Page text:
The night started off with a bang — or rather a multitude of them. A group dressed as a videographer, a bunny, a gorilla and a creepy-masked pig ran around 21st Avenue, clashing cymbals and throwing condoms at unwary Arts Quarter Festival attendees. It was evident that the festival had begun.
The College of Liberal Arts’ second annual Arts Quarter Festival took place on Wednesday night. The festival was put on in collaboration with the Department of Art, School of Music and Department of Theatre Arts & Dance. The event occupied the Barker Center, Ferguson Hall , Rarig Center and both wings of Regis. Live art, music and dance performances occurred simultaneously throughout the night.
“We started planning Arts Quarter Festival 2017 in … November 2016. This year we decided to put out an earlier call for submissions to try to get more artists, and it worked,” said Megan Mehl, events manager for CLA. “Last year we had about 50 artists and this year we have 150.”
As music drifted from the steps of Rarig, visitors meandered through the galleries and munched on snacks from the mac and cheese and tater tot food trucks parked outside. In the courtyard, audiences watched demonstrations including metalworking students pouring red-hot aluminum into molds and BFA student Derek Prescott repeatedly dunking his bare torso into a trash can full of clay.
Inside, festival-viewers could view works like the series “Intimacy and Loneliness,” by BFA senior Jaysen Hohlen. The black and white photographs were inspired by an article published in the Huffington Post called “The Epidemic of Gay Loneliness,” which highlighted how rates of depression, anxiety and suicide remain the same in the gay community, even though acceptance rates continue to rise.
“For me, the problems seem to be happening inter-culturally in looking at how gay men interact with each other and interact with the self as well.” Hohlen said. “I started interviewing and photographing gay and queer-identifying men in their homes and spaces. … Looking into it, the two main concepts that kind of arose from my interviews and from the research was this idea of loneliness and this idea of intimacy.”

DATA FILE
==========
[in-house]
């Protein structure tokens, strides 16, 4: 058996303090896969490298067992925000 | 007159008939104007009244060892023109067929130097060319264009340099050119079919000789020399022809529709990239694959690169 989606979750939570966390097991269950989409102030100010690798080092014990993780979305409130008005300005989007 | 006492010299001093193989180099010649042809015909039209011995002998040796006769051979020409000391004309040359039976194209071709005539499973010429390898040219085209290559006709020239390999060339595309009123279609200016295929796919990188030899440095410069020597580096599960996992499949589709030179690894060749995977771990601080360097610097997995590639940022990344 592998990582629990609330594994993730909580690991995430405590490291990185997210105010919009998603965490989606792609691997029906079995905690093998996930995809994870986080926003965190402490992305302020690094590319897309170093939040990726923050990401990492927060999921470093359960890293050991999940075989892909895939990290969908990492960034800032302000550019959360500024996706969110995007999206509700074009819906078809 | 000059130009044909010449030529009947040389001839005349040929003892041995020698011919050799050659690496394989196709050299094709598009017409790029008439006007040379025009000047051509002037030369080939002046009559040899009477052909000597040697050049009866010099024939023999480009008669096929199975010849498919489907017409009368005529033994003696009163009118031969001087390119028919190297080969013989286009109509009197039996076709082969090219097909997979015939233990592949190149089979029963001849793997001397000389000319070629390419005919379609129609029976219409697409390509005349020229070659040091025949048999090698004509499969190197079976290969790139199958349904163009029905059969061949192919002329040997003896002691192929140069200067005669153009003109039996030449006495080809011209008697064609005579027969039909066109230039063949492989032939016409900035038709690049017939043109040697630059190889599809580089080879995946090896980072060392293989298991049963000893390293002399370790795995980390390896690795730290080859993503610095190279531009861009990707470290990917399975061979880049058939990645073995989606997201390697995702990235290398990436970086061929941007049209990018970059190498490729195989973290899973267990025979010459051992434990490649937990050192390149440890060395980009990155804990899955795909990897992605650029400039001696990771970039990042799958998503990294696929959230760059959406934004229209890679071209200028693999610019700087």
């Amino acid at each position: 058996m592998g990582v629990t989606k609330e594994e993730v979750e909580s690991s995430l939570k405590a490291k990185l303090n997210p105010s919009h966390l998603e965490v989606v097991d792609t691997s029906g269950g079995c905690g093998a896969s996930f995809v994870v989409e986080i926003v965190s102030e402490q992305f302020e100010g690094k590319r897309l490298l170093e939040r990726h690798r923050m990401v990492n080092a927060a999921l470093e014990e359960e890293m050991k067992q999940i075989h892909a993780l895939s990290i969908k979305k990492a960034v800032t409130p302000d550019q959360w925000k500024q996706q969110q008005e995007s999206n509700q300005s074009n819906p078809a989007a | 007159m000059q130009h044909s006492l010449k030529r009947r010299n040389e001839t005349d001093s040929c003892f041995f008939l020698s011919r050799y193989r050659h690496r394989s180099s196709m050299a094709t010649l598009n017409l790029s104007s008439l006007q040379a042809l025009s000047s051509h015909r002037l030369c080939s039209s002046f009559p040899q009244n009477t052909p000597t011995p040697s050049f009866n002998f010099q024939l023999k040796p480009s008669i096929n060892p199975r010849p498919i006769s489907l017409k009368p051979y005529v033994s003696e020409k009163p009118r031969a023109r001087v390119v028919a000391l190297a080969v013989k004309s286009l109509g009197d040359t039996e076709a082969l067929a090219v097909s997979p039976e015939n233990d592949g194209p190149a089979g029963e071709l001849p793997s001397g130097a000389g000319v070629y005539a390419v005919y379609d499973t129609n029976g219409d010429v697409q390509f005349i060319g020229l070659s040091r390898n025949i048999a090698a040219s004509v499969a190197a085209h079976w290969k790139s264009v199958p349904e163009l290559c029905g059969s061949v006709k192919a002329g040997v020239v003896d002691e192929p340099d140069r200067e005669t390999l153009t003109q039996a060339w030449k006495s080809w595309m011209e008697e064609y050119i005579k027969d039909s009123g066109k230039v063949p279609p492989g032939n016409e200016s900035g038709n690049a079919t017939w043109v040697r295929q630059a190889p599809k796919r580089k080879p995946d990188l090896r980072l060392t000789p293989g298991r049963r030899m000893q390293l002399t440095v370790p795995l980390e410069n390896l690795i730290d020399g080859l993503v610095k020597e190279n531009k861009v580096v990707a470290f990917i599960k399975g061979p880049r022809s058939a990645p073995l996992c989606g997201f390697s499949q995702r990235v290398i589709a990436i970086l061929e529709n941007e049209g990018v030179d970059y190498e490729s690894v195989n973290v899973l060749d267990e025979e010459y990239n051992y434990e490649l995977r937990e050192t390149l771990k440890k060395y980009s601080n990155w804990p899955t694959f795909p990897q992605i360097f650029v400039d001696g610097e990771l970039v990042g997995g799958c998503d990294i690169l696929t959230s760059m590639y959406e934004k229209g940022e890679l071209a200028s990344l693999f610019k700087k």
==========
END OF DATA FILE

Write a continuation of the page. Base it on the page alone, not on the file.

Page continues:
The photos on exhibit were small in size and partially hidden under pieces of transparent rice paper with definitions, phrases and quotes taken from Hohlen’s interviews printed on top. The size and arrangement of the photos urged viewers to come close to read the words, and lift the paper to see the images.
“The majority of the work was trying to kind of start a discussion about this thing that’s happening because it’s so deeply personal,” Hohlen said.
Just upstairs, dance major Margaret Ogas and art major Emma Brunette performed an interdisciplinary piece that they spent the summer preparing.
The two seniors made a video prior to the performance, in which Brunette made screen-prints while Ogas danced, improvising her movements, which were inspired by the printing process. They ran the video on a blank wall and danced in front of it. It was the first time they produced a collaborative piece together.
“I think it’s pretty much a series of steps that were based off of each other’s [practices],” Ogas said.
The night was long and the event list even longer, giving visitors the chance to experience a myriad of artistic works and often to connect with the students who made them. After starting just last year, the festival is quickly becoming a vibrant staple of fall semester, and if this year’s event is any indication, it will only continue to grow.